Handbook on Theories of Governance
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Handbook on Theories of Governance

Edited by Christopher Ansell and Jacob Torfing

In the past two decades, governance theories have arisen semi-independently across multiple disciplines. In law and regulation, planning, democratic theory, economics, public management, and international relations, among other disciplines, scholars have sought to describe new strategies of governing. As a result, the notion of governance is now one of the most frequently used social science concepts in the world. No single theory encompasses this diverse body of work, but rather multiple theories with different aims and perspectives. The Handbook on Theories of Governance collects these theories of governance together as an analytical resource for governing in an increasingly complex, fragmented and dynamic society.
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Chapter 19: Learning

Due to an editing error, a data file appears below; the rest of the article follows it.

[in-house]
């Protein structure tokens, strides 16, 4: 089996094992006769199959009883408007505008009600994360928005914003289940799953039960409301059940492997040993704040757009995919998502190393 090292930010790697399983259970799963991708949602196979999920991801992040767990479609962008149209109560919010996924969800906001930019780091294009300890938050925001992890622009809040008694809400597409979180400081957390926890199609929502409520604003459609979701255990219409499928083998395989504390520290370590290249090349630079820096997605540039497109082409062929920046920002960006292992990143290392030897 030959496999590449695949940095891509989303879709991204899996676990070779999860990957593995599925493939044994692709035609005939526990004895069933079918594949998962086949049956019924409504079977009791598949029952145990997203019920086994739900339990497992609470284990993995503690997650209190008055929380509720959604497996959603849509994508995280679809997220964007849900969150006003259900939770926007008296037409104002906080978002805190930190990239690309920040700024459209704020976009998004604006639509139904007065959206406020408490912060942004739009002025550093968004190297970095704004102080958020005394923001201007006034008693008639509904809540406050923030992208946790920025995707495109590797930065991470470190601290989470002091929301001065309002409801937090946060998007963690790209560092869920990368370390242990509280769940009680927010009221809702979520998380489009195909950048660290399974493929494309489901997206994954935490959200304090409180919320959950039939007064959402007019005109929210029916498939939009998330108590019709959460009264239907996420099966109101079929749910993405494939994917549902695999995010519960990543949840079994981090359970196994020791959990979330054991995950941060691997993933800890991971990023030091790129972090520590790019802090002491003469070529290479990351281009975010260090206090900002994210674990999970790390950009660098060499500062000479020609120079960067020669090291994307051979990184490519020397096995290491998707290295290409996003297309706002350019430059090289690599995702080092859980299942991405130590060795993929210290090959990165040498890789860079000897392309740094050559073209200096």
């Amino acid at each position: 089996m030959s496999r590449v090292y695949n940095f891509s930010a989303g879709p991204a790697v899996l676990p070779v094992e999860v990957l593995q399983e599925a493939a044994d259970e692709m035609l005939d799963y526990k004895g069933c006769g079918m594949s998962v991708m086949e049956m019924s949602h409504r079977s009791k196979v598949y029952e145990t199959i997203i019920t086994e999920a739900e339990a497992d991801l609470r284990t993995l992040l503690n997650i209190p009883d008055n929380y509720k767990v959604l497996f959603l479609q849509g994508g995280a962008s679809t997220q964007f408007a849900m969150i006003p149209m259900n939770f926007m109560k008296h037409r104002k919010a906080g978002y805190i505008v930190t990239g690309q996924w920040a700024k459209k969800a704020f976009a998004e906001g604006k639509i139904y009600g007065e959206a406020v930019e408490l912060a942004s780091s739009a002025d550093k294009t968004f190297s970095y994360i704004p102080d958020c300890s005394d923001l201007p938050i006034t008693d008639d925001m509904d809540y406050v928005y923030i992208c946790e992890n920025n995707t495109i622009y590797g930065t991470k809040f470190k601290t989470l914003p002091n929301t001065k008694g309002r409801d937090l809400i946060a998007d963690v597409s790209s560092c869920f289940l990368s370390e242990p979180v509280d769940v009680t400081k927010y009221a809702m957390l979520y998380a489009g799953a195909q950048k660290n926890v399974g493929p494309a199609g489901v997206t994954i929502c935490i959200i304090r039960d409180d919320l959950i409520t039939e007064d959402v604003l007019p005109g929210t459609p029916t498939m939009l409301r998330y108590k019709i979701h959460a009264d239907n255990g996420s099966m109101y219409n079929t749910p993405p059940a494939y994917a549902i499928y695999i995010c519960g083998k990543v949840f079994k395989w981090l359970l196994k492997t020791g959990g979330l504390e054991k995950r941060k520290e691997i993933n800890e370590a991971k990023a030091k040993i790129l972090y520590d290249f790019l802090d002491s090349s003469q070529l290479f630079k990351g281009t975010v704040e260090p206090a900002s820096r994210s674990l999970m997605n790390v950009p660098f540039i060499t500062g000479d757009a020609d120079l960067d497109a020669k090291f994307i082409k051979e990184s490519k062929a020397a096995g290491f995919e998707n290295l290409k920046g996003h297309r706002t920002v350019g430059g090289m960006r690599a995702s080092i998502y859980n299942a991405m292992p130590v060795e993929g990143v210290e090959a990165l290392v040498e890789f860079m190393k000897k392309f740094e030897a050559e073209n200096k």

Tanya Heikkila and Andrea K. Gerlak


Learning is featured prominently in research on policy change and diffusion, adaptive governance and environmental governance, policy networks and collaborative governance, and is recognized as playing an important role in promoting productive governance. This chapter begins with an exploration of how this literature emphasizes different elements of learning and then identifies the opportunities for integrating these elements to clarify both the process and the products of learning. It further examines the factors that can facilitate or constrain learning, including governance processes that foster diverse stakeholder perspectives and new ways of knowing. Finally, the chapter discusses the challenges that governance scholars face in studying and measuring learning, and offers recommendations for future research agendas.

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